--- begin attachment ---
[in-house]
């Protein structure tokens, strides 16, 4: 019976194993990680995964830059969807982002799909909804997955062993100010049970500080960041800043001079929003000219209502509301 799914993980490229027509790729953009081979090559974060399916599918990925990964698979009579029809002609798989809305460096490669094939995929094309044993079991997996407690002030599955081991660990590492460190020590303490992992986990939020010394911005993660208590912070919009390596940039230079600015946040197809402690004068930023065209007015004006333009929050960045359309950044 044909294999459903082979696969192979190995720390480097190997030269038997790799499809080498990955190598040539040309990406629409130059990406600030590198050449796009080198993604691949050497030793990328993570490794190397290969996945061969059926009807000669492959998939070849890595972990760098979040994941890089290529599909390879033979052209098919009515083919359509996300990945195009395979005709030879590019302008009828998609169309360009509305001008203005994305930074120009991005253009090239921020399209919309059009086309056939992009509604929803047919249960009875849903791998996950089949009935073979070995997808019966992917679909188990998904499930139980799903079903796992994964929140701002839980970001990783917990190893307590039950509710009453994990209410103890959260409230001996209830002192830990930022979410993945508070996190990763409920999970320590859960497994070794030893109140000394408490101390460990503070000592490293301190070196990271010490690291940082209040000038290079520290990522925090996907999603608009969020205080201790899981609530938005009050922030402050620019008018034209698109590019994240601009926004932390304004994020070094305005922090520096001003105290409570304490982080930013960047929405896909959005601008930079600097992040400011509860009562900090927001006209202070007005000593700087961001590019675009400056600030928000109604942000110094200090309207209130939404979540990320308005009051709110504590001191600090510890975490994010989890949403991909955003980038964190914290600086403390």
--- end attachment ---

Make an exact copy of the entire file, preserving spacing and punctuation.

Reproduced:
[in-house]
């Protein structure tokens, strides 16, 4: 019976194993990680995964830059969807982002799909909804997955062993100010049970500080960041800043001079929003000219209502509301 799914993980490229027509790729953009081979090559974060399916599918990925990964698979009579029809002609798989809305460096490669094939995929094309044993079991997996407690002030599955081991660990590492460190020590303490992992986990939020010394911005993660208590912070919009390596940039230079600015946040197809402690004068930023065209007015004006333009929050960045359309950044 044909294999459903082979696969192979190995720390480097190997030269038997790799499809080498990955190598040539040309990406629409130059990406600030590198050449796009080198993604691949050497030793990328993570490794190397290969996945061969059926009807000669492959998939070849890595972990760098979040994941890089290529599909390879033979052209098919009515083919359509996300990945195009395979005709030879590019302008009828998609169309360009509305001008203005994305930074120009991005253009090239921020399209919309059009086309056939992009509604929803047919249960009875849903791998996950089949009935073979070995997808019966992917679909188990998904499930139980799903079903796992994964929140701002839980970001990783917990190893307590039950509710009453994990209410103890959260409230001996209830002192830990930022979410993945508070996190990763409920999970320590859960497994070794030893109140000394408490101390460990503070000592490293301190070196990271010490690291940082209040000038290079520290990522925090996907999603608009969020205080201790899981609530938005009050922030402050620019008018034209698109590019994240601009926004932390304004994020070094305005922090520096001003105290409570304490982080930013960047929405896909959005601008930079600097992040400011509860009562900090927001006209202070007005000593700087961001590019675009400056600030928000109604942000110094200090309207209130939404979540990320308005009051709110504590001191600090510890975490994010989890949403991909955003980038964190914290600086403390």